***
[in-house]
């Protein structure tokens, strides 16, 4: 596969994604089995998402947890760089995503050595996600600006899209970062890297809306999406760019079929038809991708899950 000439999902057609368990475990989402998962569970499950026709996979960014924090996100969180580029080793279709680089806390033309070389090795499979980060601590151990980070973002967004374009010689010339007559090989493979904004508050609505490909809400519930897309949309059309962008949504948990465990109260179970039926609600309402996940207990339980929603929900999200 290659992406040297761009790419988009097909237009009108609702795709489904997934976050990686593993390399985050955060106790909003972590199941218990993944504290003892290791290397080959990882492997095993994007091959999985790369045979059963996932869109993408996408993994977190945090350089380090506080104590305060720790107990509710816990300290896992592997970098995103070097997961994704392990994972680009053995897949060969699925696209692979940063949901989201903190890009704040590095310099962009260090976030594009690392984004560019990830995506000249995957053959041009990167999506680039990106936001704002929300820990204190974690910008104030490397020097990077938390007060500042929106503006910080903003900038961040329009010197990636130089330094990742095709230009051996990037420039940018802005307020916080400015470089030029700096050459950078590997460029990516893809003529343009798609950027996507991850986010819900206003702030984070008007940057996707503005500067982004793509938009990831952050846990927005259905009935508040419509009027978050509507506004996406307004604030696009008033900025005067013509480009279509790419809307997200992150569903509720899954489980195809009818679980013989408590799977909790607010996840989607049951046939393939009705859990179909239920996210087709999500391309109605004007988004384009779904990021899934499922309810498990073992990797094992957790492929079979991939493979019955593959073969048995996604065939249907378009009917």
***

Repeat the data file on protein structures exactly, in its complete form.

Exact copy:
[in-house]
């Protein structure tokens, strides 16, 4: 596969994604089995998402947890760089995503050595996600600006899209970062890297809306999406760019079929038809991708899950 000439999902057609368990475990989402998962569970499950026709996979960014924090996100969180580029080793279709680089806390033309070389090795499979980060601590151990980070973002967004374009010689010339007559090989493979904004508050609505490909809400519930897309949309059309962008949504948990465990109260179970039926609600309402996940207990339980929603929900999200 290659992406040297761009790419988009097909237009009108609702795709489904997934976050990686593993390399985050955060106790909003972590199941218990993944504290003892290791290397080959990882492997095993994007091959999985790369045979059963996932869109993408996408993994977190945090350089380090506080104590305060720790107990509710816990300290896992592997970098995103070097997961994704392990994972680009053995897949060969699925696209692979940063949901989201903190890009704040590095310099962009260090976030594009690392984004560019990830995506000249995957053959041009990167999506680039990106936001704002929300820990204190974690910008104030490397020097990077938390007060500042929106503006910080903003900038961040329009010197990636130089330094990742095709230009051996990037420039940018802005307020916080400015470089030029700096050459950078590997460029990516893809003529343009798609950027996507991850986010819900206003702030984070008007940057996707503005500067982004793509938009990831952050846990927005259905009935508040419509009027978050509507506004996406307004604030696009008033900025005067013509480009279509790419809307997200992150569903509720899954489980195809009818679980013989408590799977909790607010996840989607049951046939393939009705859990179909239920996210087709999500391309109605004007988004384009779904990021899934499922309810498990073992990797094992957790492929079979991939493979019955593959073969048995996604065939249907378009009917």